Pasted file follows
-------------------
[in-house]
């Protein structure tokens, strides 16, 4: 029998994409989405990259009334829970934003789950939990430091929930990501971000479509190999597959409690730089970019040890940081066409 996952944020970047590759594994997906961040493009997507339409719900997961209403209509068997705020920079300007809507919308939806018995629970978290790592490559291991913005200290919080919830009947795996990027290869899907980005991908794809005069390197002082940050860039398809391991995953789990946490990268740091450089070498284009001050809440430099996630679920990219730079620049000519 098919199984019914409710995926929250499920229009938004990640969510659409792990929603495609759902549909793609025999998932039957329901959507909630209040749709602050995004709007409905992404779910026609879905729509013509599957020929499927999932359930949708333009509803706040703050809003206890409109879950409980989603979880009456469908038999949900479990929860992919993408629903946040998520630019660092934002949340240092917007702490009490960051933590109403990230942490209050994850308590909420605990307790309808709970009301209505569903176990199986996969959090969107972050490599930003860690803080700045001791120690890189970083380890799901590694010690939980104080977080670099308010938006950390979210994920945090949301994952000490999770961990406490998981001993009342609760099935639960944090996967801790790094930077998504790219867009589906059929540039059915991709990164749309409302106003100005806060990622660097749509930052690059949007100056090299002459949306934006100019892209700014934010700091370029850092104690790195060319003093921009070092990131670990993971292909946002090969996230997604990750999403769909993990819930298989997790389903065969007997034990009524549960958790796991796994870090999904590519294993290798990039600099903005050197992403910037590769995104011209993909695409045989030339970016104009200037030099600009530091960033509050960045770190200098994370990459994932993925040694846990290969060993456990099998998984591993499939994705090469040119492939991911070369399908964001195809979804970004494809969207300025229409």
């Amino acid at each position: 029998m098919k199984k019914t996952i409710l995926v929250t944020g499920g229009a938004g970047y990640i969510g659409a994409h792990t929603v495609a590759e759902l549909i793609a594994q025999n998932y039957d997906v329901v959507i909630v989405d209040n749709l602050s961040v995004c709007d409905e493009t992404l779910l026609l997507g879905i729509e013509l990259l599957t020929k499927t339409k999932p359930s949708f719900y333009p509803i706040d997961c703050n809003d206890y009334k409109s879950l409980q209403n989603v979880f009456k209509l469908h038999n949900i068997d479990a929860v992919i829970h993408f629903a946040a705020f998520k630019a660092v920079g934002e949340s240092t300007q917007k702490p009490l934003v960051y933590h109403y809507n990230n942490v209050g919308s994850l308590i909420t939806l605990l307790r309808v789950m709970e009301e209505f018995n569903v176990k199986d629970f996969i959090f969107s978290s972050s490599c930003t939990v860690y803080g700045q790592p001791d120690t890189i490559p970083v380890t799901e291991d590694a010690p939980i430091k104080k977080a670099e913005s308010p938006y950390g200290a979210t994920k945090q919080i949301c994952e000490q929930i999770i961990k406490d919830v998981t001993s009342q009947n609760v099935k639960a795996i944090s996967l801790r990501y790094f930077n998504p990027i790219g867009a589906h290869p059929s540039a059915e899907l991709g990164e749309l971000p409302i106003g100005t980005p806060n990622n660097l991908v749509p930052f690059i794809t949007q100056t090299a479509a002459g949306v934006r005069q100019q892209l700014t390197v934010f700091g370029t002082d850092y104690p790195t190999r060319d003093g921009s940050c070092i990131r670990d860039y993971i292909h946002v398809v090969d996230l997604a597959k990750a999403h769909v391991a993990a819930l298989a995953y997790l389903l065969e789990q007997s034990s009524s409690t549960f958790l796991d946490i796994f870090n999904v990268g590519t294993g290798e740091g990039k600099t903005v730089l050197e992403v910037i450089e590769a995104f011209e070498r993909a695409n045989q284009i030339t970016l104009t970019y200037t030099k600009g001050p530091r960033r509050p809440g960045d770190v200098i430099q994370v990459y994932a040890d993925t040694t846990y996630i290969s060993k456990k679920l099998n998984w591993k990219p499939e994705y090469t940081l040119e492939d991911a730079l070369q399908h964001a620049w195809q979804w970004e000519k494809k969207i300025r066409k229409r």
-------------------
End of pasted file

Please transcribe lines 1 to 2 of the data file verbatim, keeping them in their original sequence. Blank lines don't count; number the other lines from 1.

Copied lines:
[in-house]
């Protein structure tokens, strides 16, 4: 029998994409989405990259009334829970934003789950939990430091929930990501971000479509190999597959409690730089970019040890940081066409 996952944020970047590759594994997906961040493009997507339409719900997961209403209509068997705020920079300007809507919308939806018995629970978290790592490559291991913005200290919080919830009947795996990027290869899907980005991908794809005069390197002082940050860039398809391991995953789990946490990268740091450089070498284009001050809440430099996630679920990219730079620049000519 098919199984019914409710995926929250499920229009938004990640969510659409792990929603495609759902549909793609025999998932039957329901959507909630209040749709602050995004709007409905992404779910026609879905729509013509599957020929499927999932359930949708333009509803706040703050809003206890409109879950409980989603979880009456469908038999949900479990929860992919993408629903946040998520630019660092934002949340240092917007702490009490960051933590109403990230942490209050994850308590909420605990307790309808709970009301209505569903176990199986996969959090969107972050490599930003860690803080700045001791120690890189970083380890799901590694010690939980104080977080670099308010938006950390979210994920945090949301994952000490999770961990406490998981001993009342609760099935639960944090996967801790790094930077998504790219867009589906059929540039059915991709990164749309409302106003100005806060990622660097749509930052690059949007100056090299002459949306934006100019892209700014934010700091370029850092104690790195060319003093921009070092990131670990993971292909946002090969996230997604990750999403769909993990819930298989997790389903065969007997034990009524549960958790796991796994870090999904590519294993290798990039600099903005050197992403910037590769995104011209993909695409045989030339970016104009200037030099600009530091960033509050960045770190200098994370990459994932993925040694846990290969060993456990099998998984591993499939994705090469040119492939991911070369399908964001195809979804970004494809969207300025229409």